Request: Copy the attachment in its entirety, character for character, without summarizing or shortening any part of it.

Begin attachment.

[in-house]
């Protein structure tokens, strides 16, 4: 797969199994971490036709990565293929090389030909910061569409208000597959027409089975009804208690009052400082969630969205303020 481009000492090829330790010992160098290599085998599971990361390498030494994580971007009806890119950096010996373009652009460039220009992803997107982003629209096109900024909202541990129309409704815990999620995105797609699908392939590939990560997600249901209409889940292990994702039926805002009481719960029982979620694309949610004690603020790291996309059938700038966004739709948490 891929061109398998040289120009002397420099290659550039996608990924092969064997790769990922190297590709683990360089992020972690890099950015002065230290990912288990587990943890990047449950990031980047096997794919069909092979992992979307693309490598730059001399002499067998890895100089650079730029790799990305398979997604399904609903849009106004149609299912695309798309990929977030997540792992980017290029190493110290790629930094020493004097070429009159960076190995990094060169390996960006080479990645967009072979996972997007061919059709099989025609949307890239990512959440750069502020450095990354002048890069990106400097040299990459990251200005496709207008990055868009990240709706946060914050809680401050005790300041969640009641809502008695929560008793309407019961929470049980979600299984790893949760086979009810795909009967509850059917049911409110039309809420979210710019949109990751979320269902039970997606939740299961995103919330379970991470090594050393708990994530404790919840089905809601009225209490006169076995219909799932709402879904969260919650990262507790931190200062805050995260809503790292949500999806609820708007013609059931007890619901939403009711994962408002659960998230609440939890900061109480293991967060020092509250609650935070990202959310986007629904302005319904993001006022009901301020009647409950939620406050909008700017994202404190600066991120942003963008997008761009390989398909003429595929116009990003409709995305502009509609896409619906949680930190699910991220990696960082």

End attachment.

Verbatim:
[in-house]
């Protein structure tokens, strides 16, 4: 797969199994971490036709990565293929090389030909910061569409208000597959027409089975009804208690009052400082969630969205303020 481009000492090829330790010992160098290599085998599971990361390498030494994580971007009806890119950096010996373009652009460039220009992803997107982003629209096109900024909202541990129309409704815990999620995105797609699908392939590939990560997600249901209409889940292990994702039926805002009481719960029982979620694309949610004690603020790291996309059938700038966004739709948490 891929061109398998040289120009002397420099290659550039996608990924092969064997790769990922190297590709683990360089992020972690890099950015002065230290990912288990587990943890990047449950990031980047096997794919069909092979992992979307693309490598730059001399002499067998890895100089650079730029790799990305398979997604399904609903849009106004149609299912695309798309990929977030997540792992980017290029190493110290790629930094020493004097070429009159960076190995990094060169390996960006080479990645967009072979996972997007061919059709099989025609949307890239990512959440750069502020450095990354002048890069990106400097040299990459990251200005496709207008990055868009990240709706946060914050809680401050005790300041969640009641809502008695929560008793309407019961929470049980979600299984790893949760086979009810795909009967509850059917049911409110039309809420979210710019949109990751979320269902039970997606939740299961995103919330379970991470090594050393708990994530404790919840089905809601009225209490006169076995219909799932709402879904969260919650990262507790931190200062805050995260809503790292949500999806609820708007013609059931007890619901939403009711994962408002659960998230609440939890900061109480293991967060020092509250609650935070990202959310986007629904302005319904993001006022009901301020009647409950939620406050909008700017994202404190600066991120942003963008997008761009390989398909003429595929116009990003409709995305502009509609896409619906949680930190699910991220990696960082």